(2.) The assessee thereafter applied to the Tribunal to state a case and refer to the High Court the question of law arising out of the order of the Tribunal. The application it seems was not heard for a period of about six years and ultimately when it came to be heard the Tribunal made an order referring the following question of law for the opinion of the High Court of Bombay:- Whether the proportionate profits on the sale proceeds aggregating Rs. 9 53 304 for the assessment year 1941-42 and Rs. 6 4 588 for the assessment year 1942 43 or any part thereof were received by or on behalf of the assessee Company in British India ? The Reference came up for hearing before a Division Bench of the High Court of Bombay consisting of Chagla C. J. and Tendolkar J. on 25th September 1955. By this time the decision of the Supreme Court in Commissioner of Income-tax v. Ogale Glass Works Ltd. (1554) 25 I. T. R. 529 was already given and having regard to that decision it was clearand we shall discuss this aspect of the matter a little later when we deal with the arguments of the parties-that if the cheques and hundis were received by the assessee at Petlad the payment of the disputed amounts must be regarded as having been received by the assessee in Petlad and in that event the profit embedded in the disputed amounts could not be said to have been received by or on behalf of the assessee in British India so as to attract the applicability of section 4(1)(a). This being the legal position as it emerged from the decision of the Supreme Court the High Court felt that the question was not correctly approached by the revenue authorities and that the real question which should have been considered was as to where the cheques and hundis were received by the assessee: were they received in Petlad or in British India ? The High Court therefore remanded the case to the Tribunal. The grounds on which the remand was directed were stated by the High Court in another order of remand passed by the High Court on the same day under identical circumstances in the case of Baroda Spinning and Weaving Co. Ltd. and they were therefore not repeated in the present case but only a reference was made to the judgment of remand in the case of Baroda Spinning and Weaving Co. L/d. In that judgment the learned Chief Justice observed:- The question with regard to the cheques amounting to these two sums Rs. 3 61 997 and Rs. 38 92.201 must be looked at from the point of view of the receipt of these cheques by the assessee and the first question is whether these cheques were received in Baroda or in the taxable territories If the cheques were received in Baroda then the further question that will have to be considered is whether they were received by post or by hand. If they were received by post there is Still a further question to be considered and that is whether the assessee expressly or impliedly requested the merchants to send these cheques by post to Baroda; in other words whether the assessee constituted the post office its agent for the sending of these cheques. If the cheques were sent by hand to Baroda the Tribunal will also consider the machinery adopted by the merchants for sending these cheques by hand to Baroda and the Tribunal will also give a finding whether the messenger who brought the cheques was the agent of the assessee or of the merchants whether the cheques were sent by hand at the request of the assessee and whether they were sent by a messenger of the merchants direct to Baroda or whether they were first sent to Ahmedabad and from Ahmedabad they were sent by some other agents to Baroda. The Tribunal will consider all these matters in the light of the recent judgments so that we will be in a position to decide whether these two amounts were received in Baroda or in the taxable territories. It is only after we have received a supplementary statement of the case from the Tribunal that we will be in a position to decide the question raised on this reference. As neither party applied its mind to this aspect of the matter it will only be fair that they should be allowed to adduce any further evidence as they may desire and if the Tribunal so thinks it may remand the matter to the Income-tax Officer to record further evidence and then arrive at its finding. Pursuant to the order of remand made by the High Court the case came back to the Tribunal and the Tribunal directed the Income-tax Officer to record additional evidence for the purpose of deciding the question as to where the cheques and hundis were received by the assessee. The Income-tax Officer after recording voluminous evidence made his report to the Tribunal and on the strength of such evidence the Tribunal submitted a supplemental Statement of Case to the High Court. The supplemental Statement of Case set out the finding of the Tribunal that the evidence taken on record showed that there was an implied request by assessee to British Indian buyers to remit the sale proceeds by cheques and hundis by post and that the post-office was therefore constituted the agent of the assessee for the purpose of receiving payment of the disputed amounts and that the disputed amounts were therefore received by the assessee in British India where the cheques and hundis were posted by British Indian buyers. When the matter came back before the High Court with the supplemental Statement of Case an objection was sought to be raised on behalf of the assessee that the order of remand made by the High Court was improper since the High Court had no power to call for a supplemental Statement of Case which would involve investigation of further facts after taking of fresh evidence. This contention was based on a decision which had in the meantime been given by the Supreme Court in New Jehangir Vakil Mills Limited v. Commissioner of Income-tax (1959) 37 I.T.R. 11. The High Court however took the view that the order of remand already made could not be challenged before it. It was then contended on behalf of the assessee that there was no legal evidence to sustain the finding of the Tribunal that there was an implied request by the assessee to British Indian buyers to remit the sale proceeds by sending cheques and hundis by post. That contention was also negatived by the High Court and on the basis of the finding recorded by the Tribunal the High Court answered the question against the assessee. The assessee thereupon carried the matter in appeal to the Supreme Court. The Supreme Court took the view that the High Court had no jurisdiction to direct the Tribunal to submit a supplemental Statement of Case after taking additional evidence and that the order of remand by the High Court was therefore without jurisdiction. The Supreme Court accordingly allowed the appeal and remitted the matter to the High Court to give its decision on the question referred to it by the Tribunal as required under sec. 66(5). The Supreme Court expressed no opinion on the question whether the High Court should ask for a supplemental Statement of Case confined to the facts already on the record and observed that that was a matter which should be left to the High Court. The Reference thereupon came back to this Court and we are now called upon to answer the question referred to us by the Tribunal. Before we proceed to discuss the question we may state at the outset that no application was made to us on behalf of the Commissioner to ask the Tribunal to submit a supplemental Statement of Case confined to the facts already on the record and the Reference was argued before us on the facts as appearing in the original Statement of Case.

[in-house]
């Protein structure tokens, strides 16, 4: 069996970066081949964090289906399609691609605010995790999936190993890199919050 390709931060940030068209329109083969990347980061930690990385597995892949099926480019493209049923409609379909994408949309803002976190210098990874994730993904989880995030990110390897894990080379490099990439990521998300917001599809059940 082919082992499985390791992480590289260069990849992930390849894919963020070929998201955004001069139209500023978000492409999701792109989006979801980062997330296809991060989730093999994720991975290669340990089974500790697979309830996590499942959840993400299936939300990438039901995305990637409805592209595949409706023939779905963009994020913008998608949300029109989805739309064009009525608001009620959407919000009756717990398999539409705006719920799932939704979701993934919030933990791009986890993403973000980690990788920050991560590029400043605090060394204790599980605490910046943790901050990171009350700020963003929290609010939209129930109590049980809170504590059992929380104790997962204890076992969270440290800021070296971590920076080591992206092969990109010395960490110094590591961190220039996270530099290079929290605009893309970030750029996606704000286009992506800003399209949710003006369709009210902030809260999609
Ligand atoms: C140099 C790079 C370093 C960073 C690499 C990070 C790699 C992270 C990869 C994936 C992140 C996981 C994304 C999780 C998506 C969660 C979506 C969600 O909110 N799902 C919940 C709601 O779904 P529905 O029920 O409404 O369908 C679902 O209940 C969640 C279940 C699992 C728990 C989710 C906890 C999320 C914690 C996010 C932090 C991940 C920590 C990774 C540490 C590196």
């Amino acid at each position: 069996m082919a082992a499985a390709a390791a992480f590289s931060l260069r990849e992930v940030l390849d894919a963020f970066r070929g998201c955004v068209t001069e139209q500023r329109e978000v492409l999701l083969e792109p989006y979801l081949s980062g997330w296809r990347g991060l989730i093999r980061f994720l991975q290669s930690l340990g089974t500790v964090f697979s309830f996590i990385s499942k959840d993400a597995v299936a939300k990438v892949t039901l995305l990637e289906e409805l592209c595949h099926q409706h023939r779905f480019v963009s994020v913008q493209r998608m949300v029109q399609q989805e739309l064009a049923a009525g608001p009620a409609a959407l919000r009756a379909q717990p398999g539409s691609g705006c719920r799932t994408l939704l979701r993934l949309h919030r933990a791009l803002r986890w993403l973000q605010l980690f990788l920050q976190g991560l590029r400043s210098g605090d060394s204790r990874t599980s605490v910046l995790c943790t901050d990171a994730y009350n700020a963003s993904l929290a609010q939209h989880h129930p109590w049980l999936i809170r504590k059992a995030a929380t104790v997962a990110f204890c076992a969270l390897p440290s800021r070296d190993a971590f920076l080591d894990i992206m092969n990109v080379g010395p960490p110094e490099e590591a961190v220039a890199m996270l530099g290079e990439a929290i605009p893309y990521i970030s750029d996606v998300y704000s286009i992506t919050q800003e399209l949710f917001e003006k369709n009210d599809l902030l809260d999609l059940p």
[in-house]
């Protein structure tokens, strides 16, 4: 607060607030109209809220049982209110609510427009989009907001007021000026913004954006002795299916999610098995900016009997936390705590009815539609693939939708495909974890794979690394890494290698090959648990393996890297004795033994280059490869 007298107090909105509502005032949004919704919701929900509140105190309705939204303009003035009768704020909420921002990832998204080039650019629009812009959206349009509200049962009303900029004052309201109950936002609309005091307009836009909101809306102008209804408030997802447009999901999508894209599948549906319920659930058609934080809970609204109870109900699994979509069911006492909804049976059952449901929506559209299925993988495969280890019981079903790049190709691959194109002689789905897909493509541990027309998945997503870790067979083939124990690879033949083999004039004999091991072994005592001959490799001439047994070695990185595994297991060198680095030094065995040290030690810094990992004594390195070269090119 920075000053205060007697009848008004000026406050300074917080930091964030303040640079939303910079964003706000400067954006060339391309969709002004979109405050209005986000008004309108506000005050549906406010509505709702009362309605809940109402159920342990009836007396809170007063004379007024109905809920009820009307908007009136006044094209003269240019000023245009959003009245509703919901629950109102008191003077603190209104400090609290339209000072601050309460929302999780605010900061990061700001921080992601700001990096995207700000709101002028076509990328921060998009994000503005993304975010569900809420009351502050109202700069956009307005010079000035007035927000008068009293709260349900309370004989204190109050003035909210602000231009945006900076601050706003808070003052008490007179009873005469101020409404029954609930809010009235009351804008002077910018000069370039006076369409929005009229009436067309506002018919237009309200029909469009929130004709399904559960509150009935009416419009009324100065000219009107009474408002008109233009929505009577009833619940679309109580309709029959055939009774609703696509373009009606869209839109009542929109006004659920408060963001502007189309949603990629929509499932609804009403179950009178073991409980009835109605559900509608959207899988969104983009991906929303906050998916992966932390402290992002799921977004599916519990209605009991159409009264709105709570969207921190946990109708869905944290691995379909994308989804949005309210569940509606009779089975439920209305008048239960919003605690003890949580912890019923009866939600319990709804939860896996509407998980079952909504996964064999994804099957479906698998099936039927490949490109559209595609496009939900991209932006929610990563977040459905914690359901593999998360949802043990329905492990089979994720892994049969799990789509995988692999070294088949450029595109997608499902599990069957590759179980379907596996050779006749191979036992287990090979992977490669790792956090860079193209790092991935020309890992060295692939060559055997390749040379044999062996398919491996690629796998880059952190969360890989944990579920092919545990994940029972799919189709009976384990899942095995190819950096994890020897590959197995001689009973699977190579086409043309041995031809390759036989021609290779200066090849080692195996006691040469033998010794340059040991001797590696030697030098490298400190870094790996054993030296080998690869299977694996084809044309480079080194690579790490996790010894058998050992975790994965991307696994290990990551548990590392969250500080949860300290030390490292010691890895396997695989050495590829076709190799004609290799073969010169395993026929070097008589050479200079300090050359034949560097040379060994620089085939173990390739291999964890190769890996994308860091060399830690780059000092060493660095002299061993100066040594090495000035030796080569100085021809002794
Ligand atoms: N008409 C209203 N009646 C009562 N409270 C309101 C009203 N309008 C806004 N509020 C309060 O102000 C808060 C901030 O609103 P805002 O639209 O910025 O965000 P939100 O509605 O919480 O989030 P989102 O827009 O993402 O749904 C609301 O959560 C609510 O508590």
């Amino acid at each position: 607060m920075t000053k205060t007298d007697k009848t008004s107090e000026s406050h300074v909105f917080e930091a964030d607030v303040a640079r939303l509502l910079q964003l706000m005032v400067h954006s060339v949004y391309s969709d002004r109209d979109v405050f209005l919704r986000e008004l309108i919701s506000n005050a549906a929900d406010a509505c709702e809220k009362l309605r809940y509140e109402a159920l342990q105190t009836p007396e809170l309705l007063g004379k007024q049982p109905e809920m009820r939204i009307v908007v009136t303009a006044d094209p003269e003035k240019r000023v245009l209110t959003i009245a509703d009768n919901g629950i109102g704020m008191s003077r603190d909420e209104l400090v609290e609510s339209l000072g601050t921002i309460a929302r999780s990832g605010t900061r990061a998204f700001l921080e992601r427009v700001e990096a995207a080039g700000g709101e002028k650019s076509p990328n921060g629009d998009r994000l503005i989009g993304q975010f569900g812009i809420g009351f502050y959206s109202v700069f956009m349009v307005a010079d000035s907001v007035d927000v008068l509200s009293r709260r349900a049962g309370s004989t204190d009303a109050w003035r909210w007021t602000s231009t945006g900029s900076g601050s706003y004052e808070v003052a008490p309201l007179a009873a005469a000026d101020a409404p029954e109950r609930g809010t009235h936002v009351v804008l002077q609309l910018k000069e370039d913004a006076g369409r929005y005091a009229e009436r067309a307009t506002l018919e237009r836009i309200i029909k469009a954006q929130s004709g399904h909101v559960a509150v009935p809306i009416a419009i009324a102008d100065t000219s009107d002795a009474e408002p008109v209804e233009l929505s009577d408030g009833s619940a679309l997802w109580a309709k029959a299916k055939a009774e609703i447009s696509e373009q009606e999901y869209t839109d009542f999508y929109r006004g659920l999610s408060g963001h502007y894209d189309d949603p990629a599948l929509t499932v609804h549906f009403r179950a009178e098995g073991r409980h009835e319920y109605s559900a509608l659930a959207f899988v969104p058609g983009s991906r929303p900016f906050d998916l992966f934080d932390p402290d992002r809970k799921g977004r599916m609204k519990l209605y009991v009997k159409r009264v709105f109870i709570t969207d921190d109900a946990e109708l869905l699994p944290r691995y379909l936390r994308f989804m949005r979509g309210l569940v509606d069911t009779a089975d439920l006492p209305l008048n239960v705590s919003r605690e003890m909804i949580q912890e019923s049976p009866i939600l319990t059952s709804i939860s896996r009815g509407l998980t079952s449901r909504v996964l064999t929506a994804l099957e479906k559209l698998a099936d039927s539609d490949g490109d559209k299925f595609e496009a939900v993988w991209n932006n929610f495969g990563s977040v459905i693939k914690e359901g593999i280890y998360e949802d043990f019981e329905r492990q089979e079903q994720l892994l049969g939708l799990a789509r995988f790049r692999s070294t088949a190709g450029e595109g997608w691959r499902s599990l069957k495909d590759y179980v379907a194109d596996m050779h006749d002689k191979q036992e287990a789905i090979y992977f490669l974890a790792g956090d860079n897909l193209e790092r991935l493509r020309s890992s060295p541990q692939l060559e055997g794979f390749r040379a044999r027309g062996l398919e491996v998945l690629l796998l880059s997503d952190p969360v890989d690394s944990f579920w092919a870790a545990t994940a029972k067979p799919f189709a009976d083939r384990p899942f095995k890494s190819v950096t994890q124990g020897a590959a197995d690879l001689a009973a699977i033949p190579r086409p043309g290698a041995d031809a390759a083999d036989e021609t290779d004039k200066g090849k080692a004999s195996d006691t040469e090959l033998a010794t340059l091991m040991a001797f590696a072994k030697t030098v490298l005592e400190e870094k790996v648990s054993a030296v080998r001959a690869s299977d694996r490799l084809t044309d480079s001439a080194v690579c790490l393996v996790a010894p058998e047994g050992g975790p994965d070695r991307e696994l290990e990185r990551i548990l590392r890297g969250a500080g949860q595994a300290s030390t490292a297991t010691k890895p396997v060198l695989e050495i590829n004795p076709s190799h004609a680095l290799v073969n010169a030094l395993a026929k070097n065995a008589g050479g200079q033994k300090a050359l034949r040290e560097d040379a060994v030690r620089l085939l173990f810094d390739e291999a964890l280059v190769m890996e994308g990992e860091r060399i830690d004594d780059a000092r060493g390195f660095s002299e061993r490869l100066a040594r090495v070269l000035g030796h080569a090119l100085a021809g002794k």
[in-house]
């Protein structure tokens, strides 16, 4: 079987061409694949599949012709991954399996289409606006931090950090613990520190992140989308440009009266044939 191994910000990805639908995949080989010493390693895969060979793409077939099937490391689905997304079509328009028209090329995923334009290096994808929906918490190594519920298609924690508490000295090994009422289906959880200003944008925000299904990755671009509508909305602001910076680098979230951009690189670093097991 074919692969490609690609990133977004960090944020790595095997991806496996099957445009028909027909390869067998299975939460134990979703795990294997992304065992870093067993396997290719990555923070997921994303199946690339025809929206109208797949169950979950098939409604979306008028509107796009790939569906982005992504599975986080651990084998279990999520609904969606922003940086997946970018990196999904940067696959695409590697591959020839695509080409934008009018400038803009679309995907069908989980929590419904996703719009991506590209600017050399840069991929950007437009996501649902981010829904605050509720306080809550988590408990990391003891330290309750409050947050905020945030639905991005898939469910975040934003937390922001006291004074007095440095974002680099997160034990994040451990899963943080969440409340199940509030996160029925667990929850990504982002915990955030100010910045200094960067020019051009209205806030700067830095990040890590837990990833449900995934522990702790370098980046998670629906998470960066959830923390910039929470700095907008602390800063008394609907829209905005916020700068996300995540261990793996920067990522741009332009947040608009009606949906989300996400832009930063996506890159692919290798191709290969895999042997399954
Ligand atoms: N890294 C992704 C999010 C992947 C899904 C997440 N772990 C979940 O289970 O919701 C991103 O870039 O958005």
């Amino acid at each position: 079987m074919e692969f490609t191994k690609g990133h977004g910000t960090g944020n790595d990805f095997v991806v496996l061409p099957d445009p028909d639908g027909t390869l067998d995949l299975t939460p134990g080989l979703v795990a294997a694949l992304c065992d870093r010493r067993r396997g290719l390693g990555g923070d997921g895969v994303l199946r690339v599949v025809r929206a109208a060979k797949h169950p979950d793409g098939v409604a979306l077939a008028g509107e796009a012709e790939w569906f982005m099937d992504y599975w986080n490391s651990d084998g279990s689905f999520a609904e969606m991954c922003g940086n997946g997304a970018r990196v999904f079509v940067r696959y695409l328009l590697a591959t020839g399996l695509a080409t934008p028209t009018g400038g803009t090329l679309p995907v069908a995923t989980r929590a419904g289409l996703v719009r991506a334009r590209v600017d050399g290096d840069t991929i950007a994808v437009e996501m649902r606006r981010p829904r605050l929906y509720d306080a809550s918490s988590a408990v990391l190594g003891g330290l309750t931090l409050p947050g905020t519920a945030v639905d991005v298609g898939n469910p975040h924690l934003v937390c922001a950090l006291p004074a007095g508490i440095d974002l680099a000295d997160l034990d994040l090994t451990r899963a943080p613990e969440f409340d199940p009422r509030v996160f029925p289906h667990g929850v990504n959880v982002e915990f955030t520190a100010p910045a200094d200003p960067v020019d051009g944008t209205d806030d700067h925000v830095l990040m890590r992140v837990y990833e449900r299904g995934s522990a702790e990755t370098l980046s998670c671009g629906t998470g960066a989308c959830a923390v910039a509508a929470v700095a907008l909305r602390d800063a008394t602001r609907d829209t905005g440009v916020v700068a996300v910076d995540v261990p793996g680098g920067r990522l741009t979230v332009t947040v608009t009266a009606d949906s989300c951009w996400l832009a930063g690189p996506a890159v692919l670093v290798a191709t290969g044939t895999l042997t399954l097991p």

(3.) The case of the revenue before the Tribunal was that though the cheques and hundis were received by the assessee in Petlad the amounts of the cheques and hundis were collected by British Indian Banks on behalf of the assessee from British Indian Banks and shroffs on whom the cheques and hundis were drawn and that the disputed amounts representing the amounts of the cheques and hundis were therefore received by or on behalf of the assessee in British India. This was the only contention pressed before the Tribunal on behalf of the Revenue and it was accepted by the Tribunal. That was at a time when the Supreme Court had not given its decision in Ogale Glass Works Case. The Supreme Court there after decided in Ogale Glass Works Case that where a cheque is received by a creditor from a debtor there may be an express or implied agreement between them that the cheque shall be accepted by the creditor in unconditional discharge of the liability of the debtor in which event the cheque would operate as payment as soon as it is received by the creditor; but even where the cheque is received as conditional payment of the debt if the cheque is not dishonored but is cashed the payment relates back to the date of the receipt of the cheque and in law the date of the payment is the date of the delivery of the cheque so that in this latter case also the cheque would operate as payment on the date when it is received by the creditor. The facts in Ogale Glass Works Case were that the assessee had supplied certain goods to the Government of India and payment for the goods had been made by the Government of India by means of cheques posted from British India to the assessee at Aundh which was an Indian State where the assessee had its registered office and carried on business. The cheques were endorsed by the assessee in favour of the Aundh Bank Ogalewadi Branch which in its turn endorsed them in favour of a Bombay Bank and it was the Bombay Bank which cleared the cheques through the clearing house in Bombay. The argument urged on behalf of the revenue was that the cheques were no doubt received by the assessee in Aundh but they were received conditionally that is subject to realization and no payment could therefore be said to have been received by the mere receipt of the cheques; payment was received only when the cheques were cashed and since that happened in Bombay the receipt of payment by the assessee was in British India. The Supreme Court negatived this argument and found on the facts that the cheques were received by the assessee from the Government of India in complete discharge of the claim for the price of the goods and that payment was therefore received by the assessee on the receipt of the cheques. The Supreme Court also said that even if the facts were not sufficient to raise an implication that the cheques were accepted as unconditioal payment and the cheques were taken by the assessee conditionally the position was no different for the cheques not having been dishonoured but having been cashed the payment related back to the dates of the receipt of the cheque and in law the dates of payment were the dates of the delivery of the cheques. The Supreme Court in taking this view observed that when it is said that a payment by negotiable instrument is a conditional payment what is meant is that such payment is subject to a condition subsequent namely that the negotiable instrument shall be met at the proper date; if the negotiable instrument is honoured on presentation the payment takes effect from the date of the delivery of the negotiable instrument; if on the other hand the negotiable instrument is dishonoured on presentation the creditor may consider it as a waste paper and resort to his original demand. The Supreme Court thus held that in either view of the matter whether the cheques were received by the assessee unconditionally or conditionally the result was the same namely that payment was received by the assessee on the receipt of the cheques. Having regard to this decision of the Supreme Court the learned Advocate General appearing on behalf of the revenue did not seek to support the decision of the Tribunal on the ground on which it was put by the Tribunal in so far as it related to payments by cheques. He however tried to make a distinction between payment by cheque and payment by hundi and contended that the ratio of this decision of the Supreme Court did not apply to payment by hundi and that when payments were made to the assessee by hundis it could not be said that the assessee received payments as soon as the hundis were delivered to the assessee. According to him the assessee could be said to have received payments only when the hundis were duly met and honoured on presentation by British Indian shroffs on whom they were drawn and the disputed amounts to the extent to which they represented the amounts of the hundis were therefore manifestly received by the assessee in British India. The distinction sought to be made by the learned Advocate General is in our opinion not well-founded and cannot be sustained on any principle of law. On first principle it is difficult to see any basis for this distinction between payment by cheque and payment by hundi. Both cheque and hundi are negotiable instruments and the principle which applies in relation to payment by cheque must equally apply in relation to payment by hundi. Whether the negotiable instrument is a cheque or a hundi it represents moneys worth and the date of receipt of the money which it represents is the date of its receipt. It may be accepted by the creditor in full satisfaction of the debt or it may be accepted conditionally i.e. subject to the condition subsequent that it shall be duly met and honoured on presentation in which event as soon as it is met and honoured the payment related back to the date of its receipt. We cannot therefore assent to the proposition that there is any distinction in principle between the legal effect flowing from payment by cheque and the legal effect flowing from payment by hundi. We may also point out that in enunciating the principle on which it rested its decision in Ogale Glass Works Case the Supreme Court did not make any distinction between payment by cheque and payment by hundi. The principle it laid down was a principle applicable to payment by negotiable instrument and that principle must apply equally to payment by hundi as to payment by cheque. We may in this connection refer to the following observations of S. R. Das C. J. while delivering the judgment of the Supreme Court in that case which clearly show that the principle formulated by the Supreme Court was not a principle applicable exclusively to payment by cheque by reason of some peculiar characteristics of cheque not shared by other negotiable instruments but was a principle applicable to payment by every kind of negotiable instrument including hundi: ... When it is said that a payment by negotiable instrument is a conditional payment what is meant is that such payment is subject to a condition subsequent that if the negotiable instrument is dishonoured on presentation the creditor may consider it as waste paper and resort to his original demand (Stedman v. Gooch). It is said in Benjamin on Sale 8 Edition. page 788:- The payment takes effect from the delivery of the bill but is defeated by the happening of the condition i. e. non-payment at maturity. In Byles on Bills 20 Edition page 23 the position is summarised pithily as follows: A cheque unless dishonoured is payment. To the same effect are the passages to be found in Hart on Banking 4 Edition Volume 1 page 342. In Felix Hadley & Co. v. Hadley Byrne J. expressed the same idea in the following passage in his judgment at page 682:- In this case I think what took place amounted to a conditional payment of the debt; the condition being that the cheque or bill should be duly met or honoured at the proper date. If that be the true view then I think the position is exactly as if an agreement had been expressly made that the bill or cheque should operate as payment unless defeated by dishonour or by not being met; and I think that that agreement is implied from giving and taking the cheques and bills in question. These observations leave no doubt that the principle laid down by the Supreme Court is a general one applicable to all negotiable instruments whether cheques or hundis and it is this namely that when a payment is received by a negotiable instrument the negotiable instrument may be received as unconditional payment or as conditional payment but in either case it operates as payment to the creditor when it is received by the creditor the only condition in the latter case being that it should be paid and honoured on presentation. This principle applies as much to payment by hundi as to payment by cheque and the contention of the learned Advocate General based on the supposed distinction between payment by cheque and payment by hundi cannot therefore be accepted. It must therefore be held that payments received by the assessee whether by cheques or by hundis were received at the time when the cheques and hundis were delivered to the assessee and not when they were encashed and this quite irrespective of the fact whether they were taken by the assessee as unconditional payment or as conditional payment.;